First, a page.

Much of the developing world’s economy isn’t quantified on ledger sheets or held in banks. Instead, it operates informally. This means that it’s a black hole of financial information. And when someone wants to lend entrepreneurs money, that can be a problem. Most smart investors aren’t going to put their money into a company without any insight into the financials.
To merge this hidden multibillion-dollar cash-only economy with the data-obsessed culture of first-world financial institutions, InVenture, a microlending organization, has developed an SMS-based money management tool, which captures transaction data for investors and educates micro-entrepreneurs about their expenses.
Equipped with this new data, micro-entrepreneurs “become part of the formal financial system because not only can they track their own expenses, but we can start tracking what kinds of products one could offer them,” says Aleem Walji, practice manager of the World Bank Institute’s Innovation Team. “By helping entrepreneurs manage cash flows (payments, receivables, etc.) it also creates a digital trail of transactions which are critical for entry into the formal financial ecosystem.”
The Quicken-like application, called InSight, stores financial data and broadcasts meaningful reports to entrepreneurs. “End users send a SMS to txtWeb’s number reporting a financial or social metric (revenue, expenses, etc.). InSight, interprets and stores the information in a cloud database, and replies with a simplified profit loss statement in the user’s native language,” explains InVenture CEO and founder, Shivani Shiroya.
InSight is part of InVenture’s broader mission of creating more successful micro-entrepreneurs. Unlike traditional microlending, in which individuals borrow into debt, InVenture loans are largely equity stakes in the entrepreneur’s companies. This attempts to solve a major problem of traditional microlending: it can leave many borrowers in greater debt.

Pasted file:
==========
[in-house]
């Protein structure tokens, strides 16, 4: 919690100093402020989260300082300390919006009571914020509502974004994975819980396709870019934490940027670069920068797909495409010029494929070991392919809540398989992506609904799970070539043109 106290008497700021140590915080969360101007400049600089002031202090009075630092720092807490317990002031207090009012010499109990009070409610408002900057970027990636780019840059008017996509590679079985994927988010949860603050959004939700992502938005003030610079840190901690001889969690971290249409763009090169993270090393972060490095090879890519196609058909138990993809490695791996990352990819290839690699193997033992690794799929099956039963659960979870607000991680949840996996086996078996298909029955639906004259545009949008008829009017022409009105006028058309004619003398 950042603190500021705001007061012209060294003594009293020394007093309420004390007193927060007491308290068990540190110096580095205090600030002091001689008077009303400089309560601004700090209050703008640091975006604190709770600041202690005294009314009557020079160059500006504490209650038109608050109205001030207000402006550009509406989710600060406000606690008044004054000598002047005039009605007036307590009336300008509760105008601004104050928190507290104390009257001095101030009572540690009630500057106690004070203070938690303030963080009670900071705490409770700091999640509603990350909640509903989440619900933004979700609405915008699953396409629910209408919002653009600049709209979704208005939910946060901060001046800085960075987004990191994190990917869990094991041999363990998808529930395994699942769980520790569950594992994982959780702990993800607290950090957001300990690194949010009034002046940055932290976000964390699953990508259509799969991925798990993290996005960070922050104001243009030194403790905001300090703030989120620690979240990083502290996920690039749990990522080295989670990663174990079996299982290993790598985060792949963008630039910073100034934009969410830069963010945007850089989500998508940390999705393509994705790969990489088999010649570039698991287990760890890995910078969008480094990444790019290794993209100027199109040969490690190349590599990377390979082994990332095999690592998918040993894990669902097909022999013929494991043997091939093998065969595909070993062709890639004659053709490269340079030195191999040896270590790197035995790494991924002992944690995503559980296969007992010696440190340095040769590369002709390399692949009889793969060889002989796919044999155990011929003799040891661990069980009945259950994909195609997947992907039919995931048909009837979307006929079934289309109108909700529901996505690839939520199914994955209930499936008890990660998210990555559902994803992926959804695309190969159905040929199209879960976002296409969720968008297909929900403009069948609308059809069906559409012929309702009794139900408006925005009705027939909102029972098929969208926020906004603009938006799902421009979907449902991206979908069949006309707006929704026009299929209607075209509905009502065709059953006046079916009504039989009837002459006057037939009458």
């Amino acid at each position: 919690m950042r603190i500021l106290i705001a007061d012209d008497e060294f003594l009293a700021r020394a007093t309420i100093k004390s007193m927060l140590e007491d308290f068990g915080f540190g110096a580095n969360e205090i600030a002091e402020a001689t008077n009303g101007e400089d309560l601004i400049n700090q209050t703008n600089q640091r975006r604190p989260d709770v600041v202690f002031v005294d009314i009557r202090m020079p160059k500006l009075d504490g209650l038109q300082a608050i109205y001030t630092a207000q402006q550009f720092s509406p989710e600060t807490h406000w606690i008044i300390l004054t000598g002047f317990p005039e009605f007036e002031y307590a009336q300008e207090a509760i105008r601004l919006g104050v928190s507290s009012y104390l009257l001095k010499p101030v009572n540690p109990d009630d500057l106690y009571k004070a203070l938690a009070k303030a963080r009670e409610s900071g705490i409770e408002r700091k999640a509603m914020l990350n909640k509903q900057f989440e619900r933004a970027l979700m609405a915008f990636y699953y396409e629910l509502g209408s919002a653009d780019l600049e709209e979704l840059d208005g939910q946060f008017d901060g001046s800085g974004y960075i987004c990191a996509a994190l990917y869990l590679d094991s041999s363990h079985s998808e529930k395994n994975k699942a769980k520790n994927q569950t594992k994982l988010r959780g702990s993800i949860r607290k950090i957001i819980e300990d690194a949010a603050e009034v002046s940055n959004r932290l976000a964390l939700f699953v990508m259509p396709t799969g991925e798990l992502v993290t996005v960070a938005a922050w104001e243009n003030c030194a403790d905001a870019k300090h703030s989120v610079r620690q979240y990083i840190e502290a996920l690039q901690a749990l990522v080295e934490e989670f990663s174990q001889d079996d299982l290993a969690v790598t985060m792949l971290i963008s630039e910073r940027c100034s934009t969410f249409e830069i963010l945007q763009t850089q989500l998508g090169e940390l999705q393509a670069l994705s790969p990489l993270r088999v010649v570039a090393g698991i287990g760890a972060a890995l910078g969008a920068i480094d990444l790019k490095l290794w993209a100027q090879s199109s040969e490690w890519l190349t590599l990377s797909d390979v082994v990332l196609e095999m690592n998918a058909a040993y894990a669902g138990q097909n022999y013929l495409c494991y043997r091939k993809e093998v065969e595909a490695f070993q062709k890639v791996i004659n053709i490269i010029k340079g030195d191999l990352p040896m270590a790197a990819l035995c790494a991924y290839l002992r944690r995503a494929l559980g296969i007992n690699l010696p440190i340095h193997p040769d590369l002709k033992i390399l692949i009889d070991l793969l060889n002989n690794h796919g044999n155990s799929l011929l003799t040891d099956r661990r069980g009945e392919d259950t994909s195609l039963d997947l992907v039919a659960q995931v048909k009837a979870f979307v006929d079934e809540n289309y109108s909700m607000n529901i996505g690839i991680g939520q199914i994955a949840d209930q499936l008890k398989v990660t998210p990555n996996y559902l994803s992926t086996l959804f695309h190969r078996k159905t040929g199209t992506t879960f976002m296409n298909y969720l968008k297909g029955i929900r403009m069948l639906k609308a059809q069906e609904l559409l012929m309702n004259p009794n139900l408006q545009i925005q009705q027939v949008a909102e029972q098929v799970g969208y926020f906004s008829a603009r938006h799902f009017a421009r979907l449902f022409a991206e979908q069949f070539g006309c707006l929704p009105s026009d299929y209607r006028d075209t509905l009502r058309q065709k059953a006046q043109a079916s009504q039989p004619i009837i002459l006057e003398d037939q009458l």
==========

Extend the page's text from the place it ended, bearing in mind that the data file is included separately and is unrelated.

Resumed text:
In InVenture’s model, lenders take a bigger risk, only requiring that borrowers repay the original (principal) debt. The potentially bigger payoff paves the way for microlending to expand into the small-to-medium-sized business sector (a sector also much less populated by women, says Shiroya).
Her still-nascent startup has yet to be evaluated under randomized conditions, but a pilot study in India found a 34% increase in revenue for the sample of 48 businesses, according to statistics given to Co.Exist in an email.
Additionally, the pilot indirectly created a number of other jobs in the surrounding area, since the InVenture model reinvests loans from successful companies in the local community. “I really like how it focuses on not just the businesses growth, but on the growth of those around them,” says Jessica Jackley, co-founder of Kiva and an InVenture advisor. “What happens when just one person does better? That’s not enough,” she concludes.